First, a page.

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What Is the Difference Between Blackmail and Extortion?


Bribery involves someone paying a public official to do something that the bribe payer wants the public official to do.  Extortion and blackmail, however, involve the defendant pressuring the victim to pay money or provide other products or services to the defendant by threatening the victim with physical violence or some other undesirable outcome if the victim does not comply with the defendant’s request.  Blackmail and extortion are usually class C misdemeanors, punishable by a fine of up to $500.  If the value of the assets obtained through blackmail is more than $2,500, then a blackmail or extortion conviction can get you a jail sentence of up to two years, plus a criminal fine.  The penalties are even more severe if the victim of blackmail or extortion is a minor, an elderly person, or a public official.  If you are facing criminal charges for extortion or blackmail, contact a white collar crimes lawyer.

Extortion Involves a Threat of Physical or Financial Harm or Official Penalties

Extortion is an attempt to coerce someone into paying you money or providing you with products or services free of charge; in that regard, it is similar to robbery.  Your actions qualify as extortion if you threaten the victim with any of the following consequences if they do not give you the money, assets, or services you are demanding:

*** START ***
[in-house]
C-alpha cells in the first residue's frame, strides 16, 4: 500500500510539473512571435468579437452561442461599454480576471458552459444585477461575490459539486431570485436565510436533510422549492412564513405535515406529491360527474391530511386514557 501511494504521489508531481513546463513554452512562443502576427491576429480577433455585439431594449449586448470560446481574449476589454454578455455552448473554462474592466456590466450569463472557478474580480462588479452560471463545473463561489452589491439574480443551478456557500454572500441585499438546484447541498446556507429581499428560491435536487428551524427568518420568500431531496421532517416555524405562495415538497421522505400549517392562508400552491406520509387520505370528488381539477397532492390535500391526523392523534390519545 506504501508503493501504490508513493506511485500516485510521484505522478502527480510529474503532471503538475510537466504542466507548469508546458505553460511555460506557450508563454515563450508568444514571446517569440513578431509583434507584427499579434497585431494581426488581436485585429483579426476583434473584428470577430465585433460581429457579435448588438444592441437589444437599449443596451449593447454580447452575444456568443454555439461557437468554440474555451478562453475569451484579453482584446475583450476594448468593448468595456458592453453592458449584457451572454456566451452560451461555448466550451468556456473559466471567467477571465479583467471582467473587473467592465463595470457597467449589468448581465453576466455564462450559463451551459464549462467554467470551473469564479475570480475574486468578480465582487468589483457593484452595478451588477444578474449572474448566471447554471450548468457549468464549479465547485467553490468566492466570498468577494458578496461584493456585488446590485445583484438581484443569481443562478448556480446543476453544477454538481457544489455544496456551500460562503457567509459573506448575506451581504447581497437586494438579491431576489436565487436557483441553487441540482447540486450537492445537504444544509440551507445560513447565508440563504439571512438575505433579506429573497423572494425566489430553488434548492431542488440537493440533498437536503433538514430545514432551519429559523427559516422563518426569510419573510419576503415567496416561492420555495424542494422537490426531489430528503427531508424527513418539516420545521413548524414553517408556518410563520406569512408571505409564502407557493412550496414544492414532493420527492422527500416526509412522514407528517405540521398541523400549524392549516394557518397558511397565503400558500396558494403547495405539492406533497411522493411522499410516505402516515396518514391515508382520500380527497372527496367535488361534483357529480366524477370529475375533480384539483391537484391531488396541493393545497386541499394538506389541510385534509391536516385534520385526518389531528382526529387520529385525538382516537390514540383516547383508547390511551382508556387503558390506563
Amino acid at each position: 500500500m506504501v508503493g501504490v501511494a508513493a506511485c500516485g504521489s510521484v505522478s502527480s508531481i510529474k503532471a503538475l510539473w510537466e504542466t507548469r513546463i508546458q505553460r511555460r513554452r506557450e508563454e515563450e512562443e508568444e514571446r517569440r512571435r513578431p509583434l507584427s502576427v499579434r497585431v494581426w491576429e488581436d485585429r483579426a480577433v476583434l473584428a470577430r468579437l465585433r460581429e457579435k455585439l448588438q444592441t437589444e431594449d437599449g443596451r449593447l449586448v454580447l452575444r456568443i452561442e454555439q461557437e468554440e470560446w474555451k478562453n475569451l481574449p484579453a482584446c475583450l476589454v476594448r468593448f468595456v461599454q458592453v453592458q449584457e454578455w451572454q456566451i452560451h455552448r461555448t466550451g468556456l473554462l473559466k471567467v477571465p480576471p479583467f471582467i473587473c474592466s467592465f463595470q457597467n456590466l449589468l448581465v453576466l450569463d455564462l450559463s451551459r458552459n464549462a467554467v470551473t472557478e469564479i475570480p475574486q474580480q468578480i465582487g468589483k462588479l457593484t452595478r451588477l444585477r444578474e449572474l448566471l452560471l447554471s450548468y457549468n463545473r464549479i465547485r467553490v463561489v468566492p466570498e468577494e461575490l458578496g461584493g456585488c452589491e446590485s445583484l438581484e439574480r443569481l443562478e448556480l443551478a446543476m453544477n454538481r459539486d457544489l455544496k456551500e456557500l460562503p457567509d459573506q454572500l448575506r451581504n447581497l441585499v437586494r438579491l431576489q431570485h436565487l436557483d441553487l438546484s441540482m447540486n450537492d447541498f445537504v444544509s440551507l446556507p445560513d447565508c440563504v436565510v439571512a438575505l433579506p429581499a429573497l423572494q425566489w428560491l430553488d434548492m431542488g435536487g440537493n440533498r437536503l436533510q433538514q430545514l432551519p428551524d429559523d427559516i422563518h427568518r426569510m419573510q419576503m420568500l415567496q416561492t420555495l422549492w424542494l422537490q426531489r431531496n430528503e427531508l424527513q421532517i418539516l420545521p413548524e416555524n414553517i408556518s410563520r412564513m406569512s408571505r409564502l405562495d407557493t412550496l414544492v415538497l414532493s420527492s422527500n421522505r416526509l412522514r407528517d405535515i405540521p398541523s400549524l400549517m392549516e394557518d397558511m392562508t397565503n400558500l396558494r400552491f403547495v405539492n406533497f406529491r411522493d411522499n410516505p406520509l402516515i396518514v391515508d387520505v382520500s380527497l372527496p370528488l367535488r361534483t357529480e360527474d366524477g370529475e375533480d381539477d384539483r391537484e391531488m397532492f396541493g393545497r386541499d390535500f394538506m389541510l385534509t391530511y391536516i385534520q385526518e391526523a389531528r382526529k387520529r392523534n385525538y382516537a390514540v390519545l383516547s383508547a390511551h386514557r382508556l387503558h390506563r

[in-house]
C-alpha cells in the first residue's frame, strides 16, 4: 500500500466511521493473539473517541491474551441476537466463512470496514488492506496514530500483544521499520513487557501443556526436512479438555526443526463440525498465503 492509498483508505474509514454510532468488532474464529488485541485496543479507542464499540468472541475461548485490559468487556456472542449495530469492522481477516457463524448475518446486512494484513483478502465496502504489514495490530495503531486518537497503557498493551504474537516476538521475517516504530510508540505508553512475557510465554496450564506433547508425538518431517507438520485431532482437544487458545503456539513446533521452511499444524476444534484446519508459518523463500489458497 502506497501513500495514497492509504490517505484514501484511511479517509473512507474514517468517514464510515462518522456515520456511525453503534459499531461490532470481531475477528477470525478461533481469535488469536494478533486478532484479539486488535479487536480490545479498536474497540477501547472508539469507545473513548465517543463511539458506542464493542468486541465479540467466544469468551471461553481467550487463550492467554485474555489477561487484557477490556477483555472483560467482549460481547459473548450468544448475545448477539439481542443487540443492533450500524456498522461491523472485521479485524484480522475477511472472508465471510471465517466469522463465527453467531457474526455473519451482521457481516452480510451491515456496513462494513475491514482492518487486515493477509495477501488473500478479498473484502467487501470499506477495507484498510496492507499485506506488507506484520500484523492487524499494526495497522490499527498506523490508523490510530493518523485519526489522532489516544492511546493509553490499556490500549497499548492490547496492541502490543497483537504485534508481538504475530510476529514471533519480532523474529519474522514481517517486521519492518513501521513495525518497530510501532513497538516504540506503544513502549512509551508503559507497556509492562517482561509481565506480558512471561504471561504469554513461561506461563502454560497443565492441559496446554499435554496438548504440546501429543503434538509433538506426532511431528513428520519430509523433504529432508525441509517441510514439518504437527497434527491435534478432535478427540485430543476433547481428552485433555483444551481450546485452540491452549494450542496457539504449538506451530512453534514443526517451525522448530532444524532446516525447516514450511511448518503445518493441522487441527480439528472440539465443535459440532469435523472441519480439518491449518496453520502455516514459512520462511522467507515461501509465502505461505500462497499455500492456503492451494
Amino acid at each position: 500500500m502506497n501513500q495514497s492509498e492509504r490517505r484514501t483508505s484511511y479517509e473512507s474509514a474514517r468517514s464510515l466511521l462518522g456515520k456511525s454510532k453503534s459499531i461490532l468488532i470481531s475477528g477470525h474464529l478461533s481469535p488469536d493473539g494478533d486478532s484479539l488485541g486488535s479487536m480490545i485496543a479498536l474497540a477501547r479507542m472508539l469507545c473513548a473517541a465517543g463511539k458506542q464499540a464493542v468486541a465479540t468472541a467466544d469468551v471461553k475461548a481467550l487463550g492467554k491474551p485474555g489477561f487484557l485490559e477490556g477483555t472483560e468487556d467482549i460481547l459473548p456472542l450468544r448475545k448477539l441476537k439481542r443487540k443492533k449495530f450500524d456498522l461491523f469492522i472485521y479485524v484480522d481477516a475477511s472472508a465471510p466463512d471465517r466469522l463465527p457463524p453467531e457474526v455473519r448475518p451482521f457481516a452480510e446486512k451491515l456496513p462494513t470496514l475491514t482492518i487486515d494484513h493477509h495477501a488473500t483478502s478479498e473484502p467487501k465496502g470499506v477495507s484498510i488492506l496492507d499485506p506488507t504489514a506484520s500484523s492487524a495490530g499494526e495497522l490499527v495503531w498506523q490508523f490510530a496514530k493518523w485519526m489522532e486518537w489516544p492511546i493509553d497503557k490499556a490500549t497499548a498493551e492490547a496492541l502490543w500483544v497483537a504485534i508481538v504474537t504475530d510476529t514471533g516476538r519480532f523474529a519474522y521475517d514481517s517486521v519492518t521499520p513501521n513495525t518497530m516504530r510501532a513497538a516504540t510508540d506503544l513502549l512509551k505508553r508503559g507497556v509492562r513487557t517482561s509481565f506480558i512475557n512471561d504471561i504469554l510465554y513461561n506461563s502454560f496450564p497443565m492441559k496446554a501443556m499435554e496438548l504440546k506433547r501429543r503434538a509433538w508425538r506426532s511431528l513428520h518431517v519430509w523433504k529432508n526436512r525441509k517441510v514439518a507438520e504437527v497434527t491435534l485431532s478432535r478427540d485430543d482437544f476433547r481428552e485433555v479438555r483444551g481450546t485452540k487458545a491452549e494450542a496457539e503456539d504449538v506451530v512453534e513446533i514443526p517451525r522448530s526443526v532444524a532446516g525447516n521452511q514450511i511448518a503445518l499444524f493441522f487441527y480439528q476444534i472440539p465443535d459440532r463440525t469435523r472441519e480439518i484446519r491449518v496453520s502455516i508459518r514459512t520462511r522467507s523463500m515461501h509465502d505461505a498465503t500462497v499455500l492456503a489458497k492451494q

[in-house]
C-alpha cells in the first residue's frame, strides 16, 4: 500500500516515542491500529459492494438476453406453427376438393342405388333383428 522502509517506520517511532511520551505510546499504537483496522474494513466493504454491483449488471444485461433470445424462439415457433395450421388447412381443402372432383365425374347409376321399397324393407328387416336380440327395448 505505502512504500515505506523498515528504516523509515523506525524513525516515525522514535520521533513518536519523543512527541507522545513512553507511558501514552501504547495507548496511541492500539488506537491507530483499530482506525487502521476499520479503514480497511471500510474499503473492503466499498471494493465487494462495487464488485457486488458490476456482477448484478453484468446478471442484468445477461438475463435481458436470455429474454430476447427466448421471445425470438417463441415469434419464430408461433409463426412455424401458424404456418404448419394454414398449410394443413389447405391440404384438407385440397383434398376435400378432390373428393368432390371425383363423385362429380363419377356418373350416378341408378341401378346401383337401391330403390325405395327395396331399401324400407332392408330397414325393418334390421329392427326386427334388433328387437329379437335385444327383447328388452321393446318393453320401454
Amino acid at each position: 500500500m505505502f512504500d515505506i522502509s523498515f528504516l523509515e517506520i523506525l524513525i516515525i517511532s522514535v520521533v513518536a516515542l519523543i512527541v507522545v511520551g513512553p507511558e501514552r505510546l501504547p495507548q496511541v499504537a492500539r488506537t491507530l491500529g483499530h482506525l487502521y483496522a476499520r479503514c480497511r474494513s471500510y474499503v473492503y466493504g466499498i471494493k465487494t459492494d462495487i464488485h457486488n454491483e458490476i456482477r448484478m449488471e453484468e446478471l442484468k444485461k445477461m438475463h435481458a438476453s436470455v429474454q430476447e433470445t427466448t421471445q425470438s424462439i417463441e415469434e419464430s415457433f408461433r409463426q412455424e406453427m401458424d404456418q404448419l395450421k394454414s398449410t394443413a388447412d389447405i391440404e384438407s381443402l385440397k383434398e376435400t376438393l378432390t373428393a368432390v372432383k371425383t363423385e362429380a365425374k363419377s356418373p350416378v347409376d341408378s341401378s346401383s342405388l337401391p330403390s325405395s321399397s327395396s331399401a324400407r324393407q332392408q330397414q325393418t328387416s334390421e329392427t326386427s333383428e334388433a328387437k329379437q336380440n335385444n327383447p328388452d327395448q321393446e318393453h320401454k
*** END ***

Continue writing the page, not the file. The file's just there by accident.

• Physical violence against the victim or a third party
  • ​Destruction of property belonging to the victim
  • A governmental action against the victim, such as revoking the victim’s professional license or ruling against the victim in a pending lawsuit

Some extortion cases involve public officials trying to extort money from private citizens, but you do not have to be a public official to get charged with extortion.

Blackmail Involves a Threat of Harm to the Victim’s Reputation

Blackmail also involves trying to coerce the victim into giving you money or doing something else you want them to do, but in this case, the threat is not about violence or destruction of property.  In blackmail cases, the defendant threatens to reveal information, presumably credible information, that would harm the victim’s personal or professional reputation or personal relationships.  For example, if Linda sees her coworker Jim holding hands with a woman at the mall, and she threatens to tell Jim’s wife unless he pays Linda a certain amount of money per week, Linda can be charged with blackmail.  She can still be convicted if Jim refuses the offer, and even if he is sure that his wife will not divorce him if she finds out that he cheated on her.  Blackmail is about the intent, not the consequences.

Contact the Law Office of Patrick J. McLain, PLLC About Your Blackmail or Extortion Case

A criminal defense lawyer can help you if you are being accused of a financial crime such as blackmail or extortion. Contact the Law Office of Patrick J. McLain, PLLC in Dallas, Texas to discuss your case.

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